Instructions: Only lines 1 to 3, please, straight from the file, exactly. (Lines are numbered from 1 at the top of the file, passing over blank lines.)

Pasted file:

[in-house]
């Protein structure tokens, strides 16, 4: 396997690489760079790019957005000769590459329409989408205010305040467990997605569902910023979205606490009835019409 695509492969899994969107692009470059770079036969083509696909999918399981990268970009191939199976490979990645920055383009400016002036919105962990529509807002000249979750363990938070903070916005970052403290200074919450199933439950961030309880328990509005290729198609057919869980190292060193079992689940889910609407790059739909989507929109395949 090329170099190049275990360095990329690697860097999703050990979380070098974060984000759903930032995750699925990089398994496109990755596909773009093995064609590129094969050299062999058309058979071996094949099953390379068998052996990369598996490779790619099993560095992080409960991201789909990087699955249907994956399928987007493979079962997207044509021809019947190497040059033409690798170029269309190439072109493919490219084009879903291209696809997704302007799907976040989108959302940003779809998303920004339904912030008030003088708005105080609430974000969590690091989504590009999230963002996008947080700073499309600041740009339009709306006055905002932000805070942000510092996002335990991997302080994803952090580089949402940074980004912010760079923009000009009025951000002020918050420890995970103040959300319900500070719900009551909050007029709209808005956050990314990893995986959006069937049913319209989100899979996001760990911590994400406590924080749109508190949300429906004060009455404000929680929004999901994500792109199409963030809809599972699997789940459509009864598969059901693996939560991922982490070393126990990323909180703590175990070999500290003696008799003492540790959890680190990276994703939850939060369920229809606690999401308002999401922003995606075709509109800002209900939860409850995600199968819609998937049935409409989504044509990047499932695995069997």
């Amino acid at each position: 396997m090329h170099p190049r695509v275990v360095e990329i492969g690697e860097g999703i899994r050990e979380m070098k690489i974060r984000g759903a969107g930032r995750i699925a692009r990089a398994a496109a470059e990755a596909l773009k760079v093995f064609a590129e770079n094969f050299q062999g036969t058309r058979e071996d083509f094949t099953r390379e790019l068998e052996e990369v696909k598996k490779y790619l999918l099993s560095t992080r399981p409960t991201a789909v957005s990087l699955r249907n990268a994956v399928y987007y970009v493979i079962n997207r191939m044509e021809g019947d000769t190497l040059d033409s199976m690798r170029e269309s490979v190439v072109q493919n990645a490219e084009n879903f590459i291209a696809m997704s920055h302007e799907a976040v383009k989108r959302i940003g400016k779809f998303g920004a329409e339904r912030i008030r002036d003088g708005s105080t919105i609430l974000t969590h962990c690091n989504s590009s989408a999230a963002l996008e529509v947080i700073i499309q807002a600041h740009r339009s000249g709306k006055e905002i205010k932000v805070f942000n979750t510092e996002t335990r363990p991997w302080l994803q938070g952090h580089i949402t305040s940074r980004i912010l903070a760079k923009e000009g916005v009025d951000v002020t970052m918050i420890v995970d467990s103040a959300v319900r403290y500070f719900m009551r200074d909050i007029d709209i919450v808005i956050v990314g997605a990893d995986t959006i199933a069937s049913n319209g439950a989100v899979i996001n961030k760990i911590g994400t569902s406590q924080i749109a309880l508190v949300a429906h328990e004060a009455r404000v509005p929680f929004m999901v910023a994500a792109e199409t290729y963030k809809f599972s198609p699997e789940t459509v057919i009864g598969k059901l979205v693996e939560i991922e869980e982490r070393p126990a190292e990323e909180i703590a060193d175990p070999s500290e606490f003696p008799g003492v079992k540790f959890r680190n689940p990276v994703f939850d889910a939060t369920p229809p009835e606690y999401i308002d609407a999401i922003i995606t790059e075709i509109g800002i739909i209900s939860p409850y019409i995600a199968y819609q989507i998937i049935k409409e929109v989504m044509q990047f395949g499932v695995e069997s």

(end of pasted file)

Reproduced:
[in-house]
């Protein structure tokens, strides 16, 4: 396997690489760079790019957005000769590459329409989408205010305040467990997605569902910023979205606490009835019409 695509492969899994969107692009470059770079036969083509696909999918399981990268970009191939199976490979990645920055383009400016002036919105962990529509807002000249979750363990938070903070916005970052403290200074919450199933439950961030309880328990509005290729198609057919869980190292060193079992689940889910609407790059739909989507929109395949 090329170099190049275990360095990329690697860097999703050990979380070098974060984000759903930032995750699925990089398994496109990755596909773009093995064609590129094969050299062999058309058979071996094949099953390379068998052996990369598996490779790619099993560095992080409960991201789909990087699955249907994956399928987007493979079962997207044509021809019947190497040059033409690798170029269309190439072109493919490219084009879903291209696809997704302007799907976040989108959302940003779809998303920004339904912030008030003088708005105080609430974000969590690091989504590009999230963002996008947080700073499309600041740009339009709306006055905002932000805070942000510092996002335990991997302080994803952090580089949402940074980004912010760079923009000009009025951000002020918050420890995970103040959300319900500070719900009551909050007029709209808005956050990314990893995986959006069937049913319209989100899979996001760990911590994400406590924080749109508190949300429906004060009455404000929680929004999901994500792109199409963030809809599972699997789940459509009864598969059901693996939560991922982490070393126990990323909180703590175990070999500290003696008799003492540790959890680190990276994703939850939060369920229809606690999401308002999401922003995606075709509109800002209900939860409850995600199968819609998937049935409409989504044509990047499932695995069997």
């Amino acid at each position: 396997m090329h170099p190049r695509v275990v360095e990329i492969g690697e860097g999703i899994r050990e979380m070098k690489i974060r984000g759903a969107g930032r995750i699925a692009r990089a398994a496109a470059e990755a596909l773009k760079v093995f064609a590129e770079n094969f050299q062999g036969t058309r058979e071996d083509f094949t099953r390379e790019l068998e052996e990369v696909k598996k490779y790619l999918l099993s560095t992080r399981p409960t991201a789909v957005s990087l699955r249907n990268a994956v399928y987007y970009v493979i079962n997207r191939m044509e021809g019947d000769t190497l040059d033409s199976m690798r170029e269309s490979v190439v072109q493919n990645a490219e084009n879903f590459i291209a696809m997704s920055h302007e799907a976040v383009k989108r959302i940003g400016k779809f998303g920004a329409e339904r912030i008030r002036d003088g708005s105080t919105i609430l974000t969590h962990c690091n989504s590009s989408a999230a963002l996008e529509v947080i700073i499309q807002a600041h740009r339009s000249g709306k006055e905002i205010k932000v805070f942000n979750t510092e996002t335990r363990p991997w302080l994803q938070g952090h580089i949402t305040s940074r980004i912010l903070a760079k923009e000009g916005v009025d951000v002020t970052m918050i420890v995970d467990s103040a959300v319900r403290y500070f719900m009551r200074d909050i007029d709209i919450v808005i956050v990314g997605a990893d995986t959006i199933a069937s049913n319209g439950a989100v899979i996001n961030k760990i911590g994400t569902s406590q924080i749109a309880l508190v949300a429906h328990e004060a009455r404000v509005p929680f929004m999901v910023a994500a792109e199409t290729y963030k809809f599972s198609p699997e789940t459509v057919i009864g598969k059901l979205v693996e939560i991922e869980e982490r070393p126990a190292e990323e909180i703590a060193d175990p070999s500290e606490f003696p008799g003492v079992k540790f959890r680190n689940p990276v994703f939850d889910a939060t369920p229809p009835e606690y999401i308002d609407a999401i922003i995606t790059e075709i509109g800002i739909i209900s939860p409850y019409i995600a199968y819609q989507i998937i049935k409409e929109v989504m044509q990047f395949g499932v695995e069997s």